Give the minimum viable audience what it wants.

The year is screaming to a close once again, and once again I’m just a tad melancholy. If 2019 taught me anything, it’s that I should have heeded the lessons of 2018 a little better. Or, rather, I should have interpreted the lessons of 2018 more accurately. A year ago, I was pissed off that people wouldn’t support the Greylock Glass financially. I couldn’t understand what the barrier was that was keeping them from contributing $1 or more a month. I think I rounded out the year with the idea that I had to just keep plugging along, work both harder and smarter, and I’d reach a minimum viable audience.

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The freedom of realizing it’s not a career - it’s actually a calling

…and realizing that a feedback loop doesn’t matter

Maybe if I’m honest with you, radically honest with you, I can learn how to be honest with myself. As a matter of self-image preservation, I tend to avoid that sort of awkwardness, but I’m thinking now that if the big dreams are to survive, reality has to be faced head on, if only in small doses at first. Continue reading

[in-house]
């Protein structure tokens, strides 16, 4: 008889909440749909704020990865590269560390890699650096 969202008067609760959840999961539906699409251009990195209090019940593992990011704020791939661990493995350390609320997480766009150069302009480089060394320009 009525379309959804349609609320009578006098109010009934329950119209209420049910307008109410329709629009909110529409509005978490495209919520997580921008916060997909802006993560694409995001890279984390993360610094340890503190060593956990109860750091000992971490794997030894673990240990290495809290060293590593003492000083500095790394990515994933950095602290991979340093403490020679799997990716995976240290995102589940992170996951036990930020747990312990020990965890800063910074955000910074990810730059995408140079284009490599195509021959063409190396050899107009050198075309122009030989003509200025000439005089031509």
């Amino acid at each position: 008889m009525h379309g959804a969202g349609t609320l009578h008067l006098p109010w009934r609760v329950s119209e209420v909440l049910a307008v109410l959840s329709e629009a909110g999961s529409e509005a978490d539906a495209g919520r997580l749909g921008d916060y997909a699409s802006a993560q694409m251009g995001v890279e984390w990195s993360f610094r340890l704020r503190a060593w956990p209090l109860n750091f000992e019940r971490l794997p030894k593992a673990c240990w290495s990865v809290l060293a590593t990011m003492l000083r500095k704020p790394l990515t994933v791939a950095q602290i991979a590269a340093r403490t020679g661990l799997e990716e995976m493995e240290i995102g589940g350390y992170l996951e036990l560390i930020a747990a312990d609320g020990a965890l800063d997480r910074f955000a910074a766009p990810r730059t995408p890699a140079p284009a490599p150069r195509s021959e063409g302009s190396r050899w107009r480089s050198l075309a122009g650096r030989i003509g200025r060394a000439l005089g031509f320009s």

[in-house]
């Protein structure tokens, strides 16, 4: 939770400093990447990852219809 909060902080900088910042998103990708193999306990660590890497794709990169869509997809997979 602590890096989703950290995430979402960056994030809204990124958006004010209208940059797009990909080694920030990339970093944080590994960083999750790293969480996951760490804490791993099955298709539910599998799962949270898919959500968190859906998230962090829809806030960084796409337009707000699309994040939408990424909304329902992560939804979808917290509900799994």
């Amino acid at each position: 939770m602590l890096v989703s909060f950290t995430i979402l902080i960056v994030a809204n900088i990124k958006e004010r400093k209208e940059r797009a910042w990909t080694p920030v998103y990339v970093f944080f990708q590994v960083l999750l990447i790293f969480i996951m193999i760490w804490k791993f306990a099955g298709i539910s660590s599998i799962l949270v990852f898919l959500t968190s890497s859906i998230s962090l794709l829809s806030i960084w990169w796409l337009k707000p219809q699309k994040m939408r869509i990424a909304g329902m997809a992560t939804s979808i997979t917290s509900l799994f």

Why local journalism needs to build better audiences, not just newsrooms

So, I’m kind of in a weird place. As a  one-time newspaperman trying to work my way back into journalism, I read yesterday’s piece from Harvard University’s Nieman Lab with guarded enthusiasm:

A Boston Globe memo puts the spotlight on an emerging consensus on how to transform metro papers

The idea that seems to be catching on for metro papers is to place the news that readers want in front of their faces wherever they are and all the time. And I get that. These storied journals have finally accepted the fact that, eventually, the last buggy was going to break down, and no one was  going to want their whips ever again.
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